Why Eggs Were Once Forbidden During Lent

Eggs have long been associated with springtime, renewal, fertility, and rebirth across many cultures, religions, and traditions. The symbolism of eggs was repurposed in the early years of Christianity to then symbolize the resurrection of Jesus. Over the centuries, decorated Easter eggs have since become a popular secular tradition as part of the Christian celebration of Easter. Eggs in some form are used in all sorts of decorations, crafts, games, and gifts.

So if eggs have been such a prevalent symbol at Easter for a very long time, why were they once a forbidden food during Lent? Traditionally, it was forbidden to eat meat and all animal products, including milk and eggs. This denial of more luxurious foods was meant as a symbolic abstinence to represent Jesus' 40-day fast. While many people still do not eat meat — excluding seafood — during some or all of Lent, eggs and milk do not typically make the list of forbidden foods anymore.

Fasting from eggs also had to do with creating abundance

Not being allowed to eat eggs during Lent also served a practical purpose. Hens would continue to lay throughout the Lenten season, and by the time the Easter celebrations came around, families would have accumulated a huge abundance of eggs. Eggs were even taken to churches on Holy Saturday to receive blessings before the Easter meal. Eggs were a particularly important part of the Easter feast for those who could not afford more expensive proteins.

Decorating eggs was a practice that could have come about because of how special eggs were considered to be during this important season. Sometimes red dye was used to represent joy — though there are also various legends about eggs being turned red by the blood of Christ. Though dyed Easter eggs can be found in any number of vibrant colors, red remains most common in traditional Easter celebrations.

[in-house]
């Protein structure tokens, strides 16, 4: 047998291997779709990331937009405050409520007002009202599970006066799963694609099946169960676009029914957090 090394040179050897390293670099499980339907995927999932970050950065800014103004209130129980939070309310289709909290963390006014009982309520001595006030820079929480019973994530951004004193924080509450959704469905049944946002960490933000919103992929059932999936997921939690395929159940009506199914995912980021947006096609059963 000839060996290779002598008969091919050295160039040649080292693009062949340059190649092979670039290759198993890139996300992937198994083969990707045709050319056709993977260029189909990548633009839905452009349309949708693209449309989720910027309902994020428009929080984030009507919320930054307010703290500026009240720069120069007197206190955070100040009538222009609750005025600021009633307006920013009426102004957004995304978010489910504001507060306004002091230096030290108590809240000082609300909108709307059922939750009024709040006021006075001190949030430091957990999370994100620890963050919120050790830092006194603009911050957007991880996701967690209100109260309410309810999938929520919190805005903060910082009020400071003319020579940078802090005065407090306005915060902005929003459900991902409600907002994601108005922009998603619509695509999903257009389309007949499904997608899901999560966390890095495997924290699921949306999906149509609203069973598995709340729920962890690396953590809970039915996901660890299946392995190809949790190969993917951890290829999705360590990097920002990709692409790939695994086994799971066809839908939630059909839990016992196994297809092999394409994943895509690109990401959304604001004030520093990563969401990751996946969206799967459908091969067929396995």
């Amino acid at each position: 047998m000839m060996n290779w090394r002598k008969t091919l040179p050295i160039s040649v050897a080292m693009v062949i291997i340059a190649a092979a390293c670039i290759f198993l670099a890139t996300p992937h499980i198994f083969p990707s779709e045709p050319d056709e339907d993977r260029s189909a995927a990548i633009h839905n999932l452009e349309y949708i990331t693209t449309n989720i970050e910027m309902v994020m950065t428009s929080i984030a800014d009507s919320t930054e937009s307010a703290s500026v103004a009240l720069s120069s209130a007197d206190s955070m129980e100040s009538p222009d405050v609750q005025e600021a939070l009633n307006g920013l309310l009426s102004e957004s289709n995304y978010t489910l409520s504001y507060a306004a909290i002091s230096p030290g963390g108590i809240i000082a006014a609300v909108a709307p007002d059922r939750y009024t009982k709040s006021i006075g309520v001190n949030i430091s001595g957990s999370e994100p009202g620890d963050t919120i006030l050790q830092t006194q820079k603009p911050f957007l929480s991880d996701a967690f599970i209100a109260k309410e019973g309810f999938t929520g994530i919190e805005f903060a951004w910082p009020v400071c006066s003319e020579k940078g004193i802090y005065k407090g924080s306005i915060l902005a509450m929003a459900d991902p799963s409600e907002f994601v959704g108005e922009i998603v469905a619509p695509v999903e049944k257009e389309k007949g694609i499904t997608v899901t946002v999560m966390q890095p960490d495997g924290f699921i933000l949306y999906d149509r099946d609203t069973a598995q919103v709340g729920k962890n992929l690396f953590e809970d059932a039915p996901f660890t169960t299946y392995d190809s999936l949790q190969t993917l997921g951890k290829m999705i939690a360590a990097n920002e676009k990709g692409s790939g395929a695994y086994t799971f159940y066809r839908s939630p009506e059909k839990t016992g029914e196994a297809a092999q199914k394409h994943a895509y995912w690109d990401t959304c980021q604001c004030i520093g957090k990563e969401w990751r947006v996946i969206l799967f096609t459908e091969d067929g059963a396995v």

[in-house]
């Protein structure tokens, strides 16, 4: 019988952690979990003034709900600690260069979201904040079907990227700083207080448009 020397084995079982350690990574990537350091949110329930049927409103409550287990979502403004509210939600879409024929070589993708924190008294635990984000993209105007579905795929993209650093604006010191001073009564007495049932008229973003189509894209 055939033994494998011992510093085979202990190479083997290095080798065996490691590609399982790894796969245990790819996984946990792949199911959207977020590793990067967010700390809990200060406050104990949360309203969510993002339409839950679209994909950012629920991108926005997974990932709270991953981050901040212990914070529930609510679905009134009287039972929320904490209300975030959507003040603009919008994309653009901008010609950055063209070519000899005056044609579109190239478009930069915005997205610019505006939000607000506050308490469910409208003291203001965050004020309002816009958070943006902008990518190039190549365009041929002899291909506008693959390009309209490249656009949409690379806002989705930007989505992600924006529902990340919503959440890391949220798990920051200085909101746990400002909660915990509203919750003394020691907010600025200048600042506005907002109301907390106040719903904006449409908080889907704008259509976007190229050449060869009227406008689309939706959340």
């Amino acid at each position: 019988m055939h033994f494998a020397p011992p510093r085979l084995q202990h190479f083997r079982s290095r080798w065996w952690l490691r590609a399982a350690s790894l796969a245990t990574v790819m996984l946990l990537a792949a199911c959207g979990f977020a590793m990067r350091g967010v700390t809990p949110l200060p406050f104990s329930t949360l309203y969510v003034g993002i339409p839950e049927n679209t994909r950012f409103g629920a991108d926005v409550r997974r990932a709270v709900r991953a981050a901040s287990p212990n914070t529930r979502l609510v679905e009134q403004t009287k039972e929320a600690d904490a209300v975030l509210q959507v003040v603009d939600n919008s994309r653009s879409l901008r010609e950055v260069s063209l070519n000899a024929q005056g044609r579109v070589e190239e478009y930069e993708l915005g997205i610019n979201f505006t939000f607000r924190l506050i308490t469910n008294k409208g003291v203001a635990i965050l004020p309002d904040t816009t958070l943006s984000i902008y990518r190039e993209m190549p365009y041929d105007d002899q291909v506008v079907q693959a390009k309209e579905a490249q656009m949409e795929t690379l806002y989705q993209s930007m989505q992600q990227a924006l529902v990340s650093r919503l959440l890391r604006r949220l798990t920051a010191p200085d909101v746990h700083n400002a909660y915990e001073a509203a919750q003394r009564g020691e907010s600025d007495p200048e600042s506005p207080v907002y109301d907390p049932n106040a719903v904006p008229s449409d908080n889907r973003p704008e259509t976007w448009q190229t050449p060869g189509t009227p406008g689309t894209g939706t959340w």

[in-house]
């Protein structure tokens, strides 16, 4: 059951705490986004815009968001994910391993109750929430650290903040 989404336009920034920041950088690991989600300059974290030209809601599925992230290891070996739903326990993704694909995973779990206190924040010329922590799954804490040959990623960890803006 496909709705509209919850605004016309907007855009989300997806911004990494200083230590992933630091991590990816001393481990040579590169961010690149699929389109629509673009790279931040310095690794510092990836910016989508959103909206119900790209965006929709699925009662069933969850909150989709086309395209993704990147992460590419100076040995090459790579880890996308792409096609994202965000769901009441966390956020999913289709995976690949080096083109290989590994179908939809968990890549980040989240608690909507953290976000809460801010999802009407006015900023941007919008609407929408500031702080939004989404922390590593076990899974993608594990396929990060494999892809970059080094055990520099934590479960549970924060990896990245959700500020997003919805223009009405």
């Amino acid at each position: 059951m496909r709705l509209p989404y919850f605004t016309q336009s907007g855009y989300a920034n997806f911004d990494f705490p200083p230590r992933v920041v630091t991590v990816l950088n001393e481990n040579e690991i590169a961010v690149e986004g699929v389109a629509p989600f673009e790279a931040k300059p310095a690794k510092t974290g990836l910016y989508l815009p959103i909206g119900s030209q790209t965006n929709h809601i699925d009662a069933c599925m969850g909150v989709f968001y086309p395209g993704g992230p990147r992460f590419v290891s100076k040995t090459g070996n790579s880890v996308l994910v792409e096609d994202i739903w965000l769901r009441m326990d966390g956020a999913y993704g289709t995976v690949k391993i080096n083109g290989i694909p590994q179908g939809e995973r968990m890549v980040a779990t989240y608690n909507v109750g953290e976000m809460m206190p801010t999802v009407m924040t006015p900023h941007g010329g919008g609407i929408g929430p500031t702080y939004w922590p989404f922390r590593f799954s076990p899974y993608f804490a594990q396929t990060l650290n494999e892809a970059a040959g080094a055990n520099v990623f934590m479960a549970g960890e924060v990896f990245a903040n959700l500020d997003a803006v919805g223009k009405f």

Follow ancient traditions and eat eggs on Easter

These days, it is common to celebrate Easter with a big brunch meal, so eggs are a great option for tons of celebratory Easter dishes. Go the do-it-yourself route with a bagel bar loaded with all the fun fillings like cream cheese, capers, cucumbers, tomatoes, red onions, slices of smoked ham, and sliced hard-boiled eggs. Or, consider making centerpiece dishes that are easy to put together for a crowd, such as quiches, egg bakes, and frittatas, or even a bubbly pan of shakshuka — a North African dish of eggs cooked in tomato sauce.

If your family likes to decorate hard-boiled eggs for Easter, feel free to use them later in the day for recipes as long as you used food-safe dyes and stored them safely. Boiled eggs can safely stay out of the fridge for two hours at cool temperatures, according to the Food and Drug Administration. Use this simple restaurant trick to peel many hard-boiled eggs, and put them to good use in Scotch eggs, deviled eggs, egg salad, or Niçoise salad.